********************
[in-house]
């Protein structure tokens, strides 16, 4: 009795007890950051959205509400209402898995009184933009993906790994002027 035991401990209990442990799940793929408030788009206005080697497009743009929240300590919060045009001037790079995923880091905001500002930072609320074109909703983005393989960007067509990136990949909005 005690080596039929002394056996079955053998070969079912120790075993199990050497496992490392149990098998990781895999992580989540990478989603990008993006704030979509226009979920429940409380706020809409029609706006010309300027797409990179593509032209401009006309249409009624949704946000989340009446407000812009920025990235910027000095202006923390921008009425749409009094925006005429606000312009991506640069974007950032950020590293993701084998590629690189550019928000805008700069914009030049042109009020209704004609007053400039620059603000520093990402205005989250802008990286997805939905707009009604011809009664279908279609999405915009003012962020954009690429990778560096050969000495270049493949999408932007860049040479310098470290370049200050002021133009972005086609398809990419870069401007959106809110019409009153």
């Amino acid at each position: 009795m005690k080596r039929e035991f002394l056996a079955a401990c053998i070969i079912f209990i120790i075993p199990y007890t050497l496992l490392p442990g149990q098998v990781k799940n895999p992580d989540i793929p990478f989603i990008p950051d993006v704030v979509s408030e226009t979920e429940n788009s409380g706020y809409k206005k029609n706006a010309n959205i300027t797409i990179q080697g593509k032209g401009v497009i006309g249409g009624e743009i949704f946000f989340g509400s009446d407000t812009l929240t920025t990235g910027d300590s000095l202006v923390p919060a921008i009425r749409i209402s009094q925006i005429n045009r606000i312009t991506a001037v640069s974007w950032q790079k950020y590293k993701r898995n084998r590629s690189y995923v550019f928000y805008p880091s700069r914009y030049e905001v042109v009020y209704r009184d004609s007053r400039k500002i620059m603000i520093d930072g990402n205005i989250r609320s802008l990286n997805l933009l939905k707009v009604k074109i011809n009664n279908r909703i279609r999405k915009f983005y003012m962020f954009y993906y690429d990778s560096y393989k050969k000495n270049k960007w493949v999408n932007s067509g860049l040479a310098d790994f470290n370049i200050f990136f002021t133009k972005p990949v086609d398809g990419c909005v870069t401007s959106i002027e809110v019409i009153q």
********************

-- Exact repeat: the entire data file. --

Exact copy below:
[in-house]
């Protein structure tokens, strides 16, 4: 009795007890950051959205509400209402898995009184933009993906790994002027 035991401990209990442990799940793929408030788009206005080697497009743009929240300590919060045009001037790079995923880091905001500002930072609320074109909703983005393989960007067509990136990949909005 005690080596039929002394056996079955053998070969079912120790075993199990050497496992490392149990098998990781895999992580989540990478989603990008993006704030979509226009979920429940409380706020809409029609706006010309300027797409990179593509032209401009006309249409009624949704946000989340009446407000812009920025990235910027000095202006923390921008009425749409009094925006005429606000312009991506640069974007950032950020590293993701084998590629690189550019928000805008700069914009030049042109009020209704004609007053400039620059603000520093990402205005989250802008990286997805939905707009009604011809009664279908279609999405915009003012962020954009690429990778560096050969000495270049493949999408932007860049040479310098470290370049200050002021133009972005086609398809990419870069401007959106809110019409009153």
């Amino acid at each position: 009795m005690k080596r039929e035991f002394l056996a079955a401990c053998i070969i079912f209990i120790i075993p199990y007890t050497l496992l490392p442990g149990q098998v990781k799940n895999p992580d989540i793929p990478f989603i990008p950051d993006v704030v979509s408030e226009t979920e429940n788009s409380g706020y809409k206005k029609n706006a010309n959205i300027t797409i990179q080697g593509k032209g401009v497009i006309g249409g009624e743009i949704f946000f989340g509400s009446d407000t812009l929240t920025t990235g910027d300590s000095l202006v923390p919060a921008i009425r749409i209402s009094q925006i005429n045009r606000i312009t991506a001037v640069s974007w950032q790079k950020y590293k993701r898995n084998r590629s690189y995923v550019f928000y805008p880091s700069r914009y030049e905001v042109v009020y209704r009184d004609s007053r400039k500002i620059m603000i520093d930072g990402n205005i989250r609320s802008l990286n997805l933009l939905k707009v009604k074109i011809n009664n279908r909703i279609r999405k915009f983005y003012m962020f954009y993906y690429d990778s560096y393989k050969k000495n270049k960007w493949v999408n932007s067509g860049l040479a310098d790994f470290n370049i200050f990136f002021t133009k972005p990949v086609d398809g990419c909005v870069t401007s959106i002027e809110v019409i009153q």